North Haven Island, population about 330, sits in the middle of Penobscot Bay, 12 miles out of Rockland, far enough that writers often refer to us as "souls" rather than "people." Though there are three ferry trips a day to the mainland—some say to the United States—living here still forces isolation and community, independence and interdependence. Brimstone has increased my travel options, but more importantly has given me greater freedom as an artist. In the warmer months, up through mid November, I keep my easel and paints aboard and strike out for the many islands here in the bay. I'm especially drawn to the granite that forms much of nearby Vinalhaven, to the skies that are so much more visible from the water, and to fog, a potent metaphor for life's mystery. For whatever reason (deeply and ponderously psychological I'm sure) I rarely allow people or buildings into my canvases. And I'm more than likely to focus on a subtle range of grays than on brighter colors, I suppose because the grays, too, seem better to reflect how I view the world. Though many of my paintings end up simply as pretty pictures, I hope some of them manage to dig a little deeper. If I have any depth as a person, I hope that shows in the work.

I use a narrow range of color: ultramarine blue, burnt umber, warm black, warm white, yellow ochre, with touches or blends of brighter yellow, orange, red, and occasionally more intense blue or green. But muted is best, this against an underpainting of middle-value reddish brown or ultramarine or gray to avoid the strident glare of a white canvas.

Once I've picked a subject and its dimensions I cut my primed, underpainted, and unstretched canvas from a small roll, clip it to a sheet of Masonite, and begin. This allows me to adjust the dimensions. I keep my paints, turpentine, and brushes in a metal pail, which I hang from my easel— its weight helps to increase the easel's stability. For a palette I use a smooth piece of wood mounted on the easel. Back ashore I may work further on a specific canvas, making small adjustments or trying to get the sky just right for the sixth or eighth time.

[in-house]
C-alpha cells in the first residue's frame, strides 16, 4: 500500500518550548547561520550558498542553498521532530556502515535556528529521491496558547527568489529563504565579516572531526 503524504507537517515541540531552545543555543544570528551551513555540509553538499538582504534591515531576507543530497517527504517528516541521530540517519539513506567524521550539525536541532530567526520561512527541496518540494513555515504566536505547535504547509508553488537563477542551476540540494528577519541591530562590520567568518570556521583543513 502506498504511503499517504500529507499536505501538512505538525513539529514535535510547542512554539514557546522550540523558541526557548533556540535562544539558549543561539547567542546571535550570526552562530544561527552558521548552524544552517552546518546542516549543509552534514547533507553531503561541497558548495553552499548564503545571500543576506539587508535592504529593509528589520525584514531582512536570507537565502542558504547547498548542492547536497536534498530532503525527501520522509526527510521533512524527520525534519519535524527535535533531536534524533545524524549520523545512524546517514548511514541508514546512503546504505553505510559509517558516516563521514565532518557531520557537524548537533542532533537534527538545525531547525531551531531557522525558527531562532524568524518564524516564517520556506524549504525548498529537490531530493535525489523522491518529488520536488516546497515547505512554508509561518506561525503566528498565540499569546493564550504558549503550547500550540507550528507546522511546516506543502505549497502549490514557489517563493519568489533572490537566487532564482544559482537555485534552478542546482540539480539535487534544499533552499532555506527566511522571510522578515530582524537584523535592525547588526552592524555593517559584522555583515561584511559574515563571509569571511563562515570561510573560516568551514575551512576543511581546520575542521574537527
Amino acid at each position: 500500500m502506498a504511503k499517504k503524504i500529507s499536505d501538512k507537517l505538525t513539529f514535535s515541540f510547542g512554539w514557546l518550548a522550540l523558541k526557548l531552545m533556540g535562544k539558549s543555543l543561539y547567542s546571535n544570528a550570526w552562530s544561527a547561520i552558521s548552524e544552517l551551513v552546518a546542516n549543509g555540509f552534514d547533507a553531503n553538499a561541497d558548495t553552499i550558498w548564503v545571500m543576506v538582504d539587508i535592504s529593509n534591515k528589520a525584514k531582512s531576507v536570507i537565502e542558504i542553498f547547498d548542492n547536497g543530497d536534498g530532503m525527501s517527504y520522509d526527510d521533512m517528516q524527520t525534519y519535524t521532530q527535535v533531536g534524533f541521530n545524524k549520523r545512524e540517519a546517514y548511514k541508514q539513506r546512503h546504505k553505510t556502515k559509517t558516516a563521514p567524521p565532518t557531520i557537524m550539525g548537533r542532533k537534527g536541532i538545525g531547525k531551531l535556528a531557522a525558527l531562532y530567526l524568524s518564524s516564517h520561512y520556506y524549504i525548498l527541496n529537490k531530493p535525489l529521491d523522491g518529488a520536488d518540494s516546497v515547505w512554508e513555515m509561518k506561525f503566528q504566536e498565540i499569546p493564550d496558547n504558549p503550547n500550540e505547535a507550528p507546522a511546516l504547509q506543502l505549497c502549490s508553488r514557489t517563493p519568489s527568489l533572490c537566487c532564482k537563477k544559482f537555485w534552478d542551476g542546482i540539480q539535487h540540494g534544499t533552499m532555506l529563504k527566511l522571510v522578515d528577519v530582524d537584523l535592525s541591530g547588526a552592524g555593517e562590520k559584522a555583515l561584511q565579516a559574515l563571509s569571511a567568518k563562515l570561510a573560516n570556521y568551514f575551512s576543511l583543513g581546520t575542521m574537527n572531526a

In the winter I paint and draw from photographs, a process that would produce deadly results were it not for my observations and work outdoors. Even with a decent camera, photographs—or at least my photographs— fail to grab all the nuances of a subject, which are what attract me in the first place.

I paint thinly, often allowing the underpainting to show through and interact with the surface color. I dream of wielding a bravura-style brush, with oozy and gooily thick layers of luscious color applied in the manner of the 17th-century portraitist Frans Hals or Fairfield Porter (1907-1975) of nearby Great Spruce Head Island, or Neil Welliver of Lincolnville, who taught my freshman painting class. But let's face it, it ain't gonna happen. I also admire Vermeer, Degas, Manet, Morandi, Munch ... many others.

Painting afloat demands adjusting for wind and current relative to the angle of the sun, avoiding wakes from passing boats that otherwise would have me grabbing my easel to steady it, and watching the outgoing tide that may leave me aground in the nooks and crannies that I favor. And yes, standing clear of the full-speed-ahead, direct charge of a macho lobsterman from Stonington who thought I was messing with his traps.

Besides painting gear Brimstone also carries our family on Sunday picnics to nearby beaches, a rowboat pulled up onto her short stern. In the fall she carries our island's high school cross-country team, which I coach, to and from the mainland for meets. Given our ferry schedule, such travel is both a necessity and a tool to encourage team togetherness, as the runners crowd together under blankets, sleeping bags, and tarps, especially in late October into November. The nearest meet requires an hour's boat ride and at least an hour's rental car travel each way. Using Brimstone instead of staying overnight "in the United States" helps hold down the school's travel budget, and allows us to return to our own beds after a meet.

Between being a studio and a bus Brimstone now enjoys a second life that seems to agree with her. Lord knows, it agrees with me.

[This slightly edited piece first appeared in the Winter, 2002 edition of Maine Boats & Harbors magazine.]